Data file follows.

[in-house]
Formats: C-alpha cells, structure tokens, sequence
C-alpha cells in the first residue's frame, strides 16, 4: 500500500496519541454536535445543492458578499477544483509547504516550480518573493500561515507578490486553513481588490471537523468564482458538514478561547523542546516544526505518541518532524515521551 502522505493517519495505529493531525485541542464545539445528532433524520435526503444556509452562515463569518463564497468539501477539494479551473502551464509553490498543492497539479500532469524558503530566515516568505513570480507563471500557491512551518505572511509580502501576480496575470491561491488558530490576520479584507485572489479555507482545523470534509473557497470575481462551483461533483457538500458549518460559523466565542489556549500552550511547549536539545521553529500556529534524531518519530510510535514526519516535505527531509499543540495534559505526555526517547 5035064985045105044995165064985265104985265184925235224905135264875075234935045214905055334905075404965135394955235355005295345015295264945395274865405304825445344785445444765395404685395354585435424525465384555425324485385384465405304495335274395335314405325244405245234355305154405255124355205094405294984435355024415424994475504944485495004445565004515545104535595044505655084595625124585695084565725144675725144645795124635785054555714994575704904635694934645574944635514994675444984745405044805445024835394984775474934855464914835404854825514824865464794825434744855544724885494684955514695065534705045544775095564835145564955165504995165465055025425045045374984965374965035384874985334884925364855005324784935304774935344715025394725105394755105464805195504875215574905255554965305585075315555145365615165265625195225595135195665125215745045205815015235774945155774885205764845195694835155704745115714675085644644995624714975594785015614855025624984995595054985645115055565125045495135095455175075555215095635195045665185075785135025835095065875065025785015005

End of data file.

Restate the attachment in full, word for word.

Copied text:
[in-house]
Formats: C-alpha cells, structure tokens, sequence
C-alpha cells in the first residue's frame, strides 16, 4: 500500500496519541454536535445543492458578499477544483509547504516550480518573493500561515507578490486553513481588490471537523468564482458538514478561547523542546516544526505518541518532524515521551 502522505493517519495505529493531525485541542464545539445528532433524520435526503444556509452562515463569518463564497468539501477539494479551473502551464509553490498543492497539479500532469524558503530566515516568505513570480507563471500557491512551518505572511509580502501576480496575470491561491488558530490576520479584507485572489479555507482545523470534509473557497470575481462551483461533483457538500458549518460559523466565542489556549500552550511547549536539545521553529500556529534524531518519530510510535514526519516535505527531509499543540495534559505526555526517547 5035064985045105044995165064985265104985265184925235224905135264875075234935045214905055334905075404965135394955235355005295345015295264945395274865405304825445344785445444765395404685395354585435424525465384555425324485385384465405304495335274395335314405325244405245234355305154405255124355205094405294984435355024415424994475504944485495004445565004515545104535595044505655084595625124585695084565725144675725144645795124635785054555714994575704904635694934645574944635514994675444984745405044805445024835394984775474934855464914835404854825514824865464794825434744855544724885494684955514695065534705045544775095564835145564955165504995165465055025425045045374984965374965035384874985334884925364855005324784935304774935344715025394725105394755105464805195504875215574905255554965305585075315555145365615165265625195225595135195665125215745045205815015235774945155774885205764845195694835155704745115714675085644644995624714975594785015614855025624984995595054985645115055565125045495135095455175075555215095635195045665185075785135025835095065875065025785015005